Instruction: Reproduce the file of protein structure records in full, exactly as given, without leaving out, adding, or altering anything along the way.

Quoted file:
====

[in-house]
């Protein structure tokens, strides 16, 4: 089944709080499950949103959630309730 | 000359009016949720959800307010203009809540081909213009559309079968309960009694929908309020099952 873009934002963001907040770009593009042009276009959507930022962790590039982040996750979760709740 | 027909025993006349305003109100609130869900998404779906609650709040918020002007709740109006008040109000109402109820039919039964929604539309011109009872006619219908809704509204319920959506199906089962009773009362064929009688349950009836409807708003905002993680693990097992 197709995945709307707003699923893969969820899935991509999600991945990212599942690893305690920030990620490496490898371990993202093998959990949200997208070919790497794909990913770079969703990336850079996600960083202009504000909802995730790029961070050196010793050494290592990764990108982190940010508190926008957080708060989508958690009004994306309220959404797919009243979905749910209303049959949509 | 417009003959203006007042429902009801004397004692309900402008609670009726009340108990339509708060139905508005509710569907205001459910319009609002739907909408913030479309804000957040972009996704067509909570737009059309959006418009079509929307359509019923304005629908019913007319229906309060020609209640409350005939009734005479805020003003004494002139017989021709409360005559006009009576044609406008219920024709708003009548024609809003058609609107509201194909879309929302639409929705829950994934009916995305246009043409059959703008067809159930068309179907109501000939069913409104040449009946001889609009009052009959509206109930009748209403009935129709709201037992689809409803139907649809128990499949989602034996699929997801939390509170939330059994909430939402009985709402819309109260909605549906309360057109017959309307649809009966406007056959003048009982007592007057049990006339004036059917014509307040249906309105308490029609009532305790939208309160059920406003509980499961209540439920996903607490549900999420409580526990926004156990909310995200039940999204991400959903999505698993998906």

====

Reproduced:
[in-house]
């Protein structure tokens, strides 16, 4: 089944709080499950949103959630309730 | 000359009016949720959800307010203009809540081909213009559309079968309960009694929908309020099952 873009934002963001907040770009593009042009276009959507930022962790590039982040996750979760709740 | 027909025993006349305003109100609130869900998404779906609650709040918020002007709740109006008040109000109402109820039919039964929604539309011109009872006619219908809704509204319920959506199906089962009773009362064929009688349950009836409807708003905002993680693990097992 197709995945709307707003699923893969969820899935991509999600991945990212599942690893305690920030990620490496490898371990993202093998959990949200997208070919790497794909990913770079969703990336850079996600960083202009504000909802995730790029961070050196010793050494290592990764990108982190940010508190926008957080708060989508958690009004994306309220959404797919009243979905749910209303049959949509 | 417009003959203006007042429902009801004397004692309900402008609670009726009340108990339509708060139905508005509710569907205001459910319009609002739907909408913030479309804000957040972009996704067509909570737009059309959006418009079509929307359509019923304005629908019913007319229906309060020609209640409350005939009734005479805020003003004494002139017989021709409360005559006009009576044609406008219920024709708003009548024609809003058609609107509201194909879309929302639409929705829950994934009916995305246009043409059959703008067809159930068309179907109501000939069913409104040449009946001889609009009052009959509206109930009748209403009935129709709201037992689809409803139907649809128990499949989602034996699929997801939390509170939330059994909430939402009985709402819309109260909605549906309360057109017959309307649809009966406007056959003048009982007592007057049990006339004036059917014509307040249906309105308490029609009532305790939208309160059920406003509980499961209540439920996903607490549900999420409580526990926004156990909310995200039940999204991400959903999505698993998906």